Mechanical Dynamic Test Facility (MDT)

The 'Big Shaker' is an electrodynamic vibration test facility with a nominal force of 89 kilonewtons. It is run by the DLR Institute of Space Systems, and used for the approval of space systems and components using mechanical dynamic vibration tests. Eu:CROPIS, the first compact satellite to be developed at the Institute of Space Systems, was tested using the Big Shaker as part of the satellite strategy of the German Aerospace Center (Deutsches Zentrum für Luft- und Raumfahrt; DLR). In the future, all of the successors of Eu:CROPIS, as well as the S2TEP range of satellites will be tested at this facility.

Facility tests new satellites for space transport suitability

The Big Shaker is integrated into the DIN ISO/EN 17025:2018-accredited Mechanical Dynamic Test Laboratory (MDT) of the Mechanics and Thermal Systems Department. During a rocket launch, a satellite or space component is subject to heavy vibration and transient mechanical loads; the Big Shaker enables the mechanical and dynamic testing of qualification units and flight units to ensure that they can survive a launch.

In detail, this means:

  • Quasi-static load tests with low-frequency sinusoidal excitation below the first natural frequency of the test object
  • Frequency response tests with sinusoidal excitation of up to 2000 hertz with low excitation amplitude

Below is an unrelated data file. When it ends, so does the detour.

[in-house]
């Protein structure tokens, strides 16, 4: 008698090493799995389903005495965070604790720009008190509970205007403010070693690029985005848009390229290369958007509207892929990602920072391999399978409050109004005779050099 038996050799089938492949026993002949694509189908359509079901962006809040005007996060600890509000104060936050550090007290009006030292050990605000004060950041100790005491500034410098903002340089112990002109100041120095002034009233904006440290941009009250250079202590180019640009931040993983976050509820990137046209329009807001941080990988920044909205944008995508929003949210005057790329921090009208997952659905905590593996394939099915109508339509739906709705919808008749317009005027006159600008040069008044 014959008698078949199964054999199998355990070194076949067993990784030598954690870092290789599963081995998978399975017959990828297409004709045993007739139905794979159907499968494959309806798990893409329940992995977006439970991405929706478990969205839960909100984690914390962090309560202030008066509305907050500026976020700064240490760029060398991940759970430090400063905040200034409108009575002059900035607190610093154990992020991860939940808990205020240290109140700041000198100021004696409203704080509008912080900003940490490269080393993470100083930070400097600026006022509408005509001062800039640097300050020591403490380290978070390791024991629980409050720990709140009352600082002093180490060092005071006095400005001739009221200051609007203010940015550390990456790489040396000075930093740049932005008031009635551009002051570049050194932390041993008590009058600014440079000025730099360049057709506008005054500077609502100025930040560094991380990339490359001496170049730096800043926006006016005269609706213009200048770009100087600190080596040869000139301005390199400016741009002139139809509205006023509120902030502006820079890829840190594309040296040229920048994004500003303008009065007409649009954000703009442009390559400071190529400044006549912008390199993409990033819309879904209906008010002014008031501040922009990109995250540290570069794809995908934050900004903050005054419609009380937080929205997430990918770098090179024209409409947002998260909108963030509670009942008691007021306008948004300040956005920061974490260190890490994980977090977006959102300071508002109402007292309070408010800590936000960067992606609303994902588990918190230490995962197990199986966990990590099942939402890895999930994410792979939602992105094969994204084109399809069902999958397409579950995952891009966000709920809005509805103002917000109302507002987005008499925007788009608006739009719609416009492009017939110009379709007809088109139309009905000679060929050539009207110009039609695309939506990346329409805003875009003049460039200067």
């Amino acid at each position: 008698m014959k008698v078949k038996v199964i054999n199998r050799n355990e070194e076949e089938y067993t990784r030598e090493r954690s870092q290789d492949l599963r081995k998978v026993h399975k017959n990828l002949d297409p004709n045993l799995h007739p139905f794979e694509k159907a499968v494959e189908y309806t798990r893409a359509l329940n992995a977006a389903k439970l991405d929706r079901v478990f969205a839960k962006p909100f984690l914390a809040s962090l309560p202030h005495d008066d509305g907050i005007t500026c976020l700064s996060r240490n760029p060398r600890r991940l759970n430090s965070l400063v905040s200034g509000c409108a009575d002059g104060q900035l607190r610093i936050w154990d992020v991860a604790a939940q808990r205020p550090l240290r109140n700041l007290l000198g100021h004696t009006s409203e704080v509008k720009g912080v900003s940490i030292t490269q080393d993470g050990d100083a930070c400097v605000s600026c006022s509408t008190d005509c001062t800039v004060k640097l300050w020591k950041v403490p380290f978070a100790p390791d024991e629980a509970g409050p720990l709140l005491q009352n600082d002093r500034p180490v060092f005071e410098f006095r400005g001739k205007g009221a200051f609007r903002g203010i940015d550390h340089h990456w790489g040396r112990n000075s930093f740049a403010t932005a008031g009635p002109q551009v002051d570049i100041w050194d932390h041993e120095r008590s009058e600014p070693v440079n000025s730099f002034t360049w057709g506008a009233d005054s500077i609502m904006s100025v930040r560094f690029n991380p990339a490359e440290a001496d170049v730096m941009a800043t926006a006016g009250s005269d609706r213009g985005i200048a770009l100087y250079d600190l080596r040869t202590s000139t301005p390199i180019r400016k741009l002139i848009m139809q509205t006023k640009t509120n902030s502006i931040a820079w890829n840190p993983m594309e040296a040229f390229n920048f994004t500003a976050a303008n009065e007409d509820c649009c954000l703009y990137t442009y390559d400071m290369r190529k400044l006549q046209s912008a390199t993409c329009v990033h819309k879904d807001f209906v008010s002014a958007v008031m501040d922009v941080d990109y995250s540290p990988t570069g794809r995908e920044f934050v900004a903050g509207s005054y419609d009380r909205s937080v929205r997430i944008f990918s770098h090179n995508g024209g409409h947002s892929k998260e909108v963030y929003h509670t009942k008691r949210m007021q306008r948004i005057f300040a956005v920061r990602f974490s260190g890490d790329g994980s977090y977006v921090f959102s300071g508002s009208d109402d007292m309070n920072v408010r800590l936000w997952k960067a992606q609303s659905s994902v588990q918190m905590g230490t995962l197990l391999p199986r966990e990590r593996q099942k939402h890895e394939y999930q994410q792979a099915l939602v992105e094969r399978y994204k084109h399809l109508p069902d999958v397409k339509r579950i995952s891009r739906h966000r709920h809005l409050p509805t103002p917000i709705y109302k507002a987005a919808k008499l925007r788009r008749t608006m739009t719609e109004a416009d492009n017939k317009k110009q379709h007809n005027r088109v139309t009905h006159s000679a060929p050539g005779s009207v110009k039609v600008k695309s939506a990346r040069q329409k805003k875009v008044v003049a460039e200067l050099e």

• Frequency response studies with sinusoidal excitation of up to 2000 hertz and realistic loads
  • Tests of noise loads at frequencies of 5–2000 hertz
  • Tests of shock loads such as half-sine or sawtooth shock, as well as pyroshock tests with smaller test levels of up to 5000 hertz

The results obtained in the tests can be used to demonstrate the structural integrity of space structures in terms of the loads that occur at launch. The 89 kilonewton vibration test facility enables mechanical dynamic development, qualification and acceptance tests on spacecraft of the size of the Eu:CROPIS compact satellite, according to ISO-8 cleanroom conditions.

The location of the facility, adjacent to the integration hall of the Institute of Space Systems, means that parts to be tested need only travel very short distances. This results in huge savings on logistics. It is also very efficient at meeting the special requests of internal customers. Moreover, the facility offers the opportunity for ongoing development of facility and testing technology for satellites.


Volker Speelmann

Head of Research Infrastructures
German Aerospace Center (DLR)
Executive Board department for Innovation, Transfer and Research Infrastructure
Linder Höhe, 51147 Cologne

Annette Bäger

German Aerospace Center (DLR)
Institute of Space Systems
Mechanics and Thermal Systems
Robert-Hooke-Straße 7, 28359 Bremen